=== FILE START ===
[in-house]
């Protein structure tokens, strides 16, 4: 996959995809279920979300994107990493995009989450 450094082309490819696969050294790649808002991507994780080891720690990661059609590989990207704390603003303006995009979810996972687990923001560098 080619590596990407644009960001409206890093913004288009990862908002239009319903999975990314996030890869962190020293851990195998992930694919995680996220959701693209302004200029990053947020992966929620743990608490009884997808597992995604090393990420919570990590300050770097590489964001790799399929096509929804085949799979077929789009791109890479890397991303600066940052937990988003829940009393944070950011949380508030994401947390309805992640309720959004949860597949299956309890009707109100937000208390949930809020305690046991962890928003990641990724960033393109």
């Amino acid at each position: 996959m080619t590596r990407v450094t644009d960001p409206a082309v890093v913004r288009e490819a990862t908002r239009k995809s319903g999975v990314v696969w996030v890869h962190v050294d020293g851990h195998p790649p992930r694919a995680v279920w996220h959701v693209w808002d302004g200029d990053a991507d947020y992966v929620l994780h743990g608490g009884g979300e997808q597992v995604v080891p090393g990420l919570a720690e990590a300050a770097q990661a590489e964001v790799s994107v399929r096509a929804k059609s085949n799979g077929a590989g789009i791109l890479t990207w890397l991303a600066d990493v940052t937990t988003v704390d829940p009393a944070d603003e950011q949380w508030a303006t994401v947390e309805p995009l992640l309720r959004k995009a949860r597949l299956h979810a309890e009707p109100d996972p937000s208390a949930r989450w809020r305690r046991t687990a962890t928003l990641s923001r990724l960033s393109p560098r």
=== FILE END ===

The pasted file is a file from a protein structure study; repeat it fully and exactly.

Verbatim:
[in-house]
């Protein structure tokens, strides 16, 4: 996959995809279920979300994107990493995009989450 450094082309490819696969050294790649808002991507994780080891720690990661059609590989990207704390603003303006995009979810996972687990923001560098 080619590596990407644009960001409206890093913004288009990862908002239009319903999975990314996030890869962190020293851990195998992930694919995680996220959701693209302004200029990053947020992966929620743990608490009884997808597992995604090393990420919570990590300050770097590489964001790799399929096509929804085949799979077929789009791109890479890397991303600066940052937990988003829940009393944070950011949380508030994401947390309805992640309720959004949860597949299956309890009707109100937000208390949930809020305690046991962890928003990641990724960033393109």
């Amino acid at each position: 996959m080619t590596r990407v450094t644009d960001p409206a082309v890093v913004r288009e490819a990862t908002r239009k995809s319903g999975v990314v696969w996030v890869h962190v050294d020293g851990h195998p790649p992930r694919a995680v279920w996220h959701v693209w808002d302004g200029d990053a991507d947020y992966v929620l994780h743990g608490g009884g979300e997808q597992v995604v080891p090393g990420l919570a720690e990590a300050a770097q990661a590489e964001v790799s994107v399929r096509a929804k059609s085949n799979g077929a590989g789009i791109l890479t990207w890397l991303a600066d990493v940052t937990t988003v704390d829940p009393a944070d603003e950011q949380w508030a303006t994401v947390e309805p995009l992640l309720r959004k995009a949860r597949l299956h979810a309890e009707p109100d996972p937000s208390a949930r989450w809020r305690r046991t687990a962890t928003l990641s923001r990724l960033s393109p560098r």